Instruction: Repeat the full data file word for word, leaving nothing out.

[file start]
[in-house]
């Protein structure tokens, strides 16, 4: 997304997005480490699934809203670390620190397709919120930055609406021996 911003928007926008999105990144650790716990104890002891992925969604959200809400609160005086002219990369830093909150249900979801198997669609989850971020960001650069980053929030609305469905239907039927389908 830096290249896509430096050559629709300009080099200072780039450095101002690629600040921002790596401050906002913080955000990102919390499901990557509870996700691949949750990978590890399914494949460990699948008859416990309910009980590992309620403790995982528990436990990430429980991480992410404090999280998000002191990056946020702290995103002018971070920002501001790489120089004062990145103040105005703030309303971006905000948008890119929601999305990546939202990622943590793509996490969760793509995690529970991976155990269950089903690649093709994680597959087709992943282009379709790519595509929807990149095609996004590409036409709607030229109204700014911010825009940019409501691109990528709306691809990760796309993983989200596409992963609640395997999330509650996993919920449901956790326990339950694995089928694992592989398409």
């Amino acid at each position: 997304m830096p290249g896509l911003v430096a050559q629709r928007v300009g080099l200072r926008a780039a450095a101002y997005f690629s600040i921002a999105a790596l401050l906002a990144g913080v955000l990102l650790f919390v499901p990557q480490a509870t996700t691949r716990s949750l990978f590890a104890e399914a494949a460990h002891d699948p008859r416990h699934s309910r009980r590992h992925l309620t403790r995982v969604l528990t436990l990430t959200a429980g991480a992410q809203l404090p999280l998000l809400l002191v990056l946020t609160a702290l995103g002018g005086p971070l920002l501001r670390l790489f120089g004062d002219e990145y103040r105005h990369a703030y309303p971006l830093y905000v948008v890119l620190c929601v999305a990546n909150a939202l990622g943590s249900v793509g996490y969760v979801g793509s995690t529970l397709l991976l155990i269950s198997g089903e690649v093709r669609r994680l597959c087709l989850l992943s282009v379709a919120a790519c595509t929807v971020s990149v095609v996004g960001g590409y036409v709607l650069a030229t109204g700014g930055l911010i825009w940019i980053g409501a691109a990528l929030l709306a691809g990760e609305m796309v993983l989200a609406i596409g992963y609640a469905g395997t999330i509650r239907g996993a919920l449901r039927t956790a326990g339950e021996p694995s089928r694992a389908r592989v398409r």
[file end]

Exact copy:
[in-house]
């Protein structure tokens, strides 16, 4: 997304997005480490699934809203670390620190397709919120930055609406021996 911003928007926008999105990144650790716990104890002891992925969604959200809400609160005086002219990369830093909150249900979801198997669609989850971020960001650069980053929030609305469905239907039927389908 830096290249896509430096050559629709300009080099200072780039450095101002690629600040921002790596401050906002913080955000990102919390499901990557509870996700691949949750990978590890399914494949460990699948008859416990309910009980590992309620403790995982528990436990990430429980991480992410404090999280998000002191990056946020702290995103002018971070920002501001790489120089004062990145103040105005703030309303971006905000948008890119929601999305990546939202990622943590793509996490969760793509995690529970991976155990269950089903690649093709994680597959087709992943282009379709790519595509929807990149095609996004590409036409709607030229109204700014911010825009940019409501691109990528709306691809990760796309993983989200596409992963609640395997999330509650996993919920449901956790326990339950694995089928694992592989398409």
């Amino acid at each position: 997304m830096p290249g896509l911003v430096a050559q629709r928007v300009g080099l200072r926008a780039a450095a101002y997005f690629s600040i921002a999105a790596l401050l906002a990144g913080v955000l990102l650790f919390v499901p990557q480490a509870t996700t691949r716990s949750l990978f590890a104890e399914a494949a460990h002891d699948p008859r416990h699934s309910r009980r590992h992925l309620t403790r995982v969604l528990t436990l990430t959200a429980g991480a992410q809203l404090p999280l998000l809400l002191v990056l946020t609160a702290l995103g002018g005086p971070l920002l501001r670390l790489f120089g004062d002219e990145y103040r105005h990369a703030y309303p971006l830093y905000v948008v890119l620190c929601v999305a990546n909150a939202l990622g943590s249900v793509g996490y969760v979801g793509s995690t529970l397709l991976l155990i269950s198997g089903e690649v093709r669609r994680l597959c087709l989850l992943s282009v379709a919120a790519c595509t929807v971020s990149v095609v996004g960001g590409y036409v709607l650069a030229t109204g700014g930055l911010i825009w940019i980053g409501a691109a990528l929030l709306a691809g990760e609305m796309v993983l989200a609406i596409g992963y609640a469905g395997t999330i509650r239907g996993a919920l449901r039927t956790a326990g339950e021996p694995s089928r694992a389908r592989v398409r």